Are you ready to take on an Ironman?
The decision to take on a full Ironman is not one that should be made lightly and without plenty of thought and consideration. It doesn’t matter what shape you are in, this is the real deal and you will need to commit yourself completely to the training, preparation and everything else that comes with this very challenging task. Carry on reading and at the end I want you to ask yourself… am I really ready to take on an Ironman?
Do you really understand what you are signing up for?
The only thing standing between you and Ironman status is a mere 2.4 mile swim, 112 mile bike ride and a 26.2 mile marathon… easy right?
Training to complete this challenge is going to be extremely demanding, but I’m pretty sure you will already be aware of that. What you might not be aware of is the costs surrounding an Ironman and triathlon in general. The entry fee alone for an Ironman can be anywhere between £400-£500 depending on when you sign up to the race. There are also training costs, such as pool fees, gear purchases or upgrades, and sports nutrition. Your weekly food bill may increase, as you eat more to fuel your longer efforts. You will also need a training plan. I would not recommend taking an unstructured approach to this at it is a recipe for disaster. But you will need to decide based on your budget whether you purchase a structured plan, hire a coach or even find a free plan online. The choice is yours.
And finally there is also the travel expenses to consider as most races are not on your doorstep, plus you will need to pick up your race pack, check in your bike and transition bags at least the day before, so you will also need to pay for accommodation. Once you get to grips with everything above, the rest is easy…
You have a good background
When I refer to having good foundations, I am talking about having a decent level of fitness before training commences and preferably, you have competed in a number of triathlons before hand. However, if this is going to be your first triathlon I’m not going to tell you it’s impossible, because I was in the same boat. Just making sure that you completely understand what you are signing up for and you have a good athletic background. A coach or fellow athlete with experience in triathlon can provide helpful guidance in assessing your history and race readiness.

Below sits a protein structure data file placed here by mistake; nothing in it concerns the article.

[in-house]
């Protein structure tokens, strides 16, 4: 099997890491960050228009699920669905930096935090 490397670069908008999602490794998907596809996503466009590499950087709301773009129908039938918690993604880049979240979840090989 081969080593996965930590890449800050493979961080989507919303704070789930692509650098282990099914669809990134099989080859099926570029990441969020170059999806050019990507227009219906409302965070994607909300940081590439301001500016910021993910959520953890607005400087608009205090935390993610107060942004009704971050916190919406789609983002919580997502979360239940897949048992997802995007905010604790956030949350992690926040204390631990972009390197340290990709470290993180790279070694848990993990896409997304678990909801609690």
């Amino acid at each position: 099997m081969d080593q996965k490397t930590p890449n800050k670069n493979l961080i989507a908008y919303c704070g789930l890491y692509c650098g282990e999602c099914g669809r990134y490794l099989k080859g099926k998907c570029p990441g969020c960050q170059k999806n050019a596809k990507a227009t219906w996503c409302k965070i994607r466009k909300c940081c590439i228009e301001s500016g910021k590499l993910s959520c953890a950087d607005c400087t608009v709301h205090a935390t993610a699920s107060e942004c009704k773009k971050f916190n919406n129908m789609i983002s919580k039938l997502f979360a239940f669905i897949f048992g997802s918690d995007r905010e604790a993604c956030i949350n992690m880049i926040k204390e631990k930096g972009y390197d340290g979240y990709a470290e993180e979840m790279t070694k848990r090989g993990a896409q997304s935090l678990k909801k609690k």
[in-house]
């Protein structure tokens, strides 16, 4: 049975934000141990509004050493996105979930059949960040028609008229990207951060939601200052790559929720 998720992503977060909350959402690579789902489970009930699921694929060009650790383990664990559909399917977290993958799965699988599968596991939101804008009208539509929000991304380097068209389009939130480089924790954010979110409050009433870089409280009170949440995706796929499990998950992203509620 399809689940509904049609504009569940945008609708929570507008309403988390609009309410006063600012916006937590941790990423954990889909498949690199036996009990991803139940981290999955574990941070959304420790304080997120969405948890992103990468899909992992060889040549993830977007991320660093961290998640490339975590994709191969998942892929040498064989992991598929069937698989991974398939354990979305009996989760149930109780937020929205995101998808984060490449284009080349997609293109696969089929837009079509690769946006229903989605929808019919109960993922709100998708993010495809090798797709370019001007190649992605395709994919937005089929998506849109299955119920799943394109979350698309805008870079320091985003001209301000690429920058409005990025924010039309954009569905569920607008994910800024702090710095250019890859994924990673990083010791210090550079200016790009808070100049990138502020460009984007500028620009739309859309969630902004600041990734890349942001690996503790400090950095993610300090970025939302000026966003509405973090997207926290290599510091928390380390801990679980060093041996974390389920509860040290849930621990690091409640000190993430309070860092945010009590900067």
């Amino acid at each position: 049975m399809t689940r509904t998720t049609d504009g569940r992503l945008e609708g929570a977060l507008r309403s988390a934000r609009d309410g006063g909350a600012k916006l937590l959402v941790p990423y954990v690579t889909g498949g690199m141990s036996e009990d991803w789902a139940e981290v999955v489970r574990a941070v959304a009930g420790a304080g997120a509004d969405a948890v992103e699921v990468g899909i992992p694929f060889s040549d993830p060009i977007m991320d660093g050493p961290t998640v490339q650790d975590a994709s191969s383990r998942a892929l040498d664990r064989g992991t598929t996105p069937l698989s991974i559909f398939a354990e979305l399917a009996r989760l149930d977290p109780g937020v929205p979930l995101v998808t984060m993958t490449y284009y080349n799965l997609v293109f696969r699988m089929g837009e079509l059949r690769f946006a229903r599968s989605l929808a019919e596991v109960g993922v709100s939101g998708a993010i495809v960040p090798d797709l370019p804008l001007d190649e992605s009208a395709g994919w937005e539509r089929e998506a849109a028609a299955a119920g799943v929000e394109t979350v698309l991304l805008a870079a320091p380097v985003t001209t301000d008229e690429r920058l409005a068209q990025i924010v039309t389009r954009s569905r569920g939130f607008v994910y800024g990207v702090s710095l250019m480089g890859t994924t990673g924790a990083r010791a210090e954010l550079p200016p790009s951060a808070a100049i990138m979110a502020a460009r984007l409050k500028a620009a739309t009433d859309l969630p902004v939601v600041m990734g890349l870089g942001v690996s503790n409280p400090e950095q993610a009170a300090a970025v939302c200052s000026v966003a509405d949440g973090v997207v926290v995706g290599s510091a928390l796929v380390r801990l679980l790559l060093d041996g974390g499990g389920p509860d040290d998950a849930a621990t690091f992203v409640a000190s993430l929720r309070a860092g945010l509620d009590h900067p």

Furthermore, training for an Ironman takes a serious toll on your body and mind. A gradual progression can help you to avoid injury, overtraining or burning out. Race day is not the only challenge, the training is what really makes an Ironman challenging and ultimately worth doing.
You have good time management
If organising, planning and getting comfortable with calendars and schedules is not your cup of tea, then you need to seriously make this a priority, or reconsider your decision to sign up to an Ironman because believe me, the training alone is going to take up a huge chunk of your spare time. Often those of us that lead the busiest lifestyles and are used to moving quickly from one engagement to the other have the right skill set for Ironman success. Training upwards of 12-20 hours per week is a huge commitment, so it is vital that you can organise your training around your other day-to-day commitments.